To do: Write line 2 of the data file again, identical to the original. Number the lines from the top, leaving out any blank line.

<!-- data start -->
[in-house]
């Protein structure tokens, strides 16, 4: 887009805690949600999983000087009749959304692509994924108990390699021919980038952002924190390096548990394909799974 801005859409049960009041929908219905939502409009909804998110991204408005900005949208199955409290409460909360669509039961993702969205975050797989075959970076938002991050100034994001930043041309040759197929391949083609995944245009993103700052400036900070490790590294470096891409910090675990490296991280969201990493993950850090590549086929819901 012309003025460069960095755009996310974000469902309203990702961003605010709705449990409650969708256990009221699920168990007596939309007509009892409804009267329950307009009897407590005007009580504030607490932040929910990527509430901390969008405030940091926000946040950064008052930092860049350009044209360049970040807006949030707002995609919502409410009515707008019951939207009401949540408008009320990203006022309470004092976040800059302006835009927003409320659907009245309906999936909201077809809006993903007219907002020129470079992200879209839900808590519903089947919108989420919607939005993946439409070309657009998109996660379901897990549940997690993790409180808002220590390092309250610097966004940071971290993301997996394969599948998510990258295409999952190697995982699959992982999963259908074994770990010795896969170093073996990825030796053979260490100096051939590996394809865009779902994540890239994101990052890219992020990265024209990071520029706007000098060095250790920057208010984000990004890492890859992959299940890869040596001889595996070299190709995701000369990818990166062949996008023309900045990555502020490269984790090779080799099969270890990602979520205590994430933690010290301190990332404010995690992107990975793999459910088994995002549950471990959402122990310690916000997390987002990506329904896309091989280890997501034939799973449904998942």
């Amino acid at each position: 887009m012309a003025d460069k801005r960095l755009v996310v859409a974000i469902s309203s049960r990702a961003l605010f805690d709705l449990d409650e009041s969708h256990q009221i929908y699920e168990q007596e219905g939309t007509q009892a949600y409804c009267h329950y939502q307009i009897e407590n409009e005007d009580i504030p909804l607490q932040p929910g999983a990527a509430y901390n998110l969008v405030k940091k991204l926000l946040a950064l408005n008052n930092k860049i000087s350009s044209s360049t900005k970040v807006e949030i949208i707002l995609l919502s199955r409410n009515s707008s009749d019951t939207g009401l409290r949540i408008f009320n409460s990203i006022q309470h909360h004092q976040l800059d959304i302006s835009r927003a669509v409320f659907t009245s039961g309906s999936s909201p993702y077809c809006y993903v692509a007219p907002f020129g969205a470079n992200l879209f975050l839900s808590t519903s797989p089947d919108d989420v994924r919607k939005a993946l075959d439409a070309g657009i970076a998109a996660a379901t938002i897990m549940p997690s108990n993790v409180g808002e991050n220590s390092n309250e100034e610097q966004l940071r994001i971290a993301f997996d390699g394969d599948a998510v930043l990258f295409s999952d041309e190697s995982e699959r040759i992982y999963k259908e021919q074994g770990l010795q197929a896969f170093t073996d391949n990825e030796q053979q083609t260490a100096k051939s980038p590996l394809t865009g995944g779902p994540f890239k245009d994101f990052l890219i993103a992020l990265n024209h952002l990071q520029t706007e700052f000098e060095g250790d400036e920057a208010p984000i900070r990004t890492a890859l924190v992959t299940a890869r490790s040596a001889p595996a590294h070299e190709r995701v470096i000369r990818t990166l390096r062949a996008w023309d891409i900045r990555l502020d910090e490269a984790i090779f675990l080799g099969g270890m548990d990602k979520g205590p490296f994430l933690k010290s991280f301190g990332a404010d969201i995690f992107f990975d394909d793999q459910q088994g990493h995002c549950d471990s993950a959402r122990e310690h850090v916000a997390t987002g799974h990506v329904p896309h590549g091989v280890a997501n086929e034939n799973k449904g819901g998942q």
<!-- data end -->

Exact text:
């Protein structure tokens, strides 16, 4: 887009805690949600999983000087009749959304692509994924108990390699021919980038952002924190390096548990394909799974 801005859409049960009041929908219905939502409009909804998110991204408005900005949208199955409290409460909360669509039961993702969205975050797989075959970076938002991050100034994001930043041309040759197929391949083609995944245009993103700052400036900070490790590294470096891409910090675990490296991280969201990493993950850090590549086929819901 012309003025460069960095755009996310974000469902309203990702961003605010709705449990409650969708256990009221699920168990007596939309007509009892409804009267329950307009009897407590005007009580504030607490932040929910990527509430901390969008405030940091926000946040950064008052930092860049350009044209360049970040807006949030707002995609919502409410009515707008019951939207009401949540408008009320990203006022309470004092976040800059302006835009927003409320659907009245309906999936909201077809809006993903007219907002020129470079992200879209839900808590519903089947919108989420919607939005993946439409070309657009998109996660379901897990549940997690993790409180808002220590390092309250610097966004940071971290993301997996394969599948998510990258295409999952190697995982699959992982999963259908074994770990010795896969170093073996990825030796053979260490100096051939590996394809865009779902994540890239994101990052890219992020990265024209990071520029706007000098060095250790920057208010984000990004890492890859992959299940890869040596001889595996070299190709995701000369990818990166062949996008023309900045990555502020490269984790090779080799099969270890990602979520205590994430933690010290301190990332404010995690992107990975793999459910088994995002549950471990959402122990310690916000997390987002990506329904896309091989280890997501034939799973449904998942």